Our study sample was substantially larger than those of previous qualitative studies that explored the perceptions of golfers [3,7,45]. The online format of the survey limited participation to those with internet access and adequate technical skills, potentially introducing a selection bias. We collected self-reported data, which might lead to a recall bias. The study sample with an average age of about 55 years involved more males than females, and a predominantly aged population. As golf is widely regarded as a male-dominated sport of middle-aged men, this socio-demographic structure is commonly seen in studies including golfers [45]. Thus, we concluded that the participants in our study were very likely to represent a cross-section of German-speaking golfers [29]. Future research using mixed-method and longitudinal study design is needed to elucidate longer-term effects on mental health caused by the COVID-19 pandemic in golfers.

5. Conclusions

The rationale behind this qualitative analysis of free-text comments of a large sample of German-speaking golfers in the context of the COVID-19 crisis was to get insight and to shed light on how people perceived the closure of outdoor sports facilities on the prominent example of golf. This is relevant from a public health perspective, as the value of nature experience and the extremely low virus infection risk in open spaces provided with large air ventilation is evident. Above this, golf is a sport that can be easily played without close social contact. Exploration of golfers’ perceptions during the pandemic provided important insight, highlighting negative feelings for policy decisions concerning closure of outdoor sports facilities. Because of the positive aspects of regularly engaging in an outdoor sport, exercise should be encouraged during the pandemic as long as social distance is kept. Providing athletes with adequate information and safety instructions could be a concrete measure to help keeping them active in order to maintain their fitness level and enhance their life satisfaction and well-being.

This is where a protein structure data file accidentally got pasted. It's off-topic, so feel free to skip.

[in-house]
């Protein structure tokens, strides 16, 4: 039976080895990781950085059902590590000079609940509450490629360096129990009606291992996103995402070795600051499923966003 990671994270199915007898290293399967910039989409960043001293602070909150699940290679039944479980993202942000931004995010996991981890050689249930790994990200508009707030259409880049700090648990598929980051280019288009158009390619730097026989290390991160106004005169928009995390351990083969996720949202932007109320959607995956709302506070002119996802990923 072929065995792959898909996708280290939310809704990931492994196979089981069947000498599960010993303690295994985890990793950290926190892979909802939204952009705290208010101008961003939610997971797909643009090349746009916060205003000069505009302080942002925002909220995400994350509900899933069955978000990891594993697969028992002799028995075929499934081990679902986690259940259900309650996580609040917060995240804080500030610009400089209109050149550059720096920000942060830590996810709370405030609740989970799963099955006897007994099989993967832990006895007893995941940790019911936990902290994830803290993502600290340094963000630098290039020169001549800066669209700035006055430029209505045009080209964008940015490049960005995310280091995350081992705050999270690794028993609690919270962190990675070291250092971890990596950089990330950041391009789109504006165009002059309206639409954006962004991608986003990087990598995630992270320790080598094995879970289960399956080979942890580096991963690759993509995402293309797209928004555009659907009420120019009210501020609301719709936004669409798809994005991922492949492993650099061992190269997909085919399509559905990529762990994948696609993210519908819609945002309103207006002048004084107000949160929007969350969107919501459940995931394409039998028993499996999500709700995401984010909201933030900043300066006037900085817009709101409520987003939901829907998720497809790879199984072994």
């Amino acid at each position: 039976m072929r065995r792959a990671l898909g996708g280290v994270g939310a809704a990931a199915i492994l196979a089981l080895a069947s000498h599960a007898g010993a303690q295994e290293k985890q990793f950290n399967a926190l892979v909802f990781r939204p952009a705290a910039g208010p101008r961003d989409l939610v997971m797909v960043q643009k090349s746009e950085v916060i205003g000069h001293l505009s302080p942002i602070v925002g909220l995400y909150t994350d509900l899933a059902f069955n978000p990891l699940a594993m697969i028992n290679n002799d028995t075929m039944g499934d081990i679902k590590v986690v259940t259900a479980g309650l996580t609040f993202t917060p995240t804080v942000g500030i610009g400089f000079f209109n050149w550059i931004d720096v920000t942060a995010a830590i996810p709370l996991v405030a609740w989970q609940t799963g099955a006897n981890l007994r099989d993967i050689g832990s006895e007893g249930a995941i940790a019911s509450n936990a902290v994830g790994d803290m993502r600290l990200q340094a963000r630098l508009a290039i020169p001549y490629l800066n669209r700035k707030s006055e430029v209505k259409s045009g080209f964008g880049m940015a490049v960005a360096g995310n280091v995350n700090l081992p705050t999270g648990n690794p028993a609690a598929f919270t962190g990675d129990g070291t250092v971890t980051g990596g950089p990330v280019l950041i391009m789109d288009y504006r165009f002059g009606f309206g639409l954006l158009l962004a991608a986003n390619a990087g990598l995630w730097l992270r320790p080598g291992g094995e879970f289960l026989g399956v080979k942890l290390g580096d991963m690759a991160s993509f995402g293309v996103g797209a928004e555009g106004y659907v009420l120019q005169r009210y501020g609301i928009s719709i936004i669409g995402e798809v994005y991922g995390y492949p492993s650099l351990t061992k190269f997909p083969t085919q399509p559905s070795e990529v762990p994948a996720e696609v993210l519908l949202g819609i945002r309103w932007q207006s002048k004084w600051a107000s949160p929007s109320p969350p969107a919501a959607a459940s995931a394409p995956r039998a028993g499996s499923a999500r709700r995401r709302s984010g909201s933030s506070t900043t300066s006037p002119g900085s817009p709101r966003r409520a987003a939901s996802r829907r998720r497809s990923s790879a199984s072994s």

Author Contributions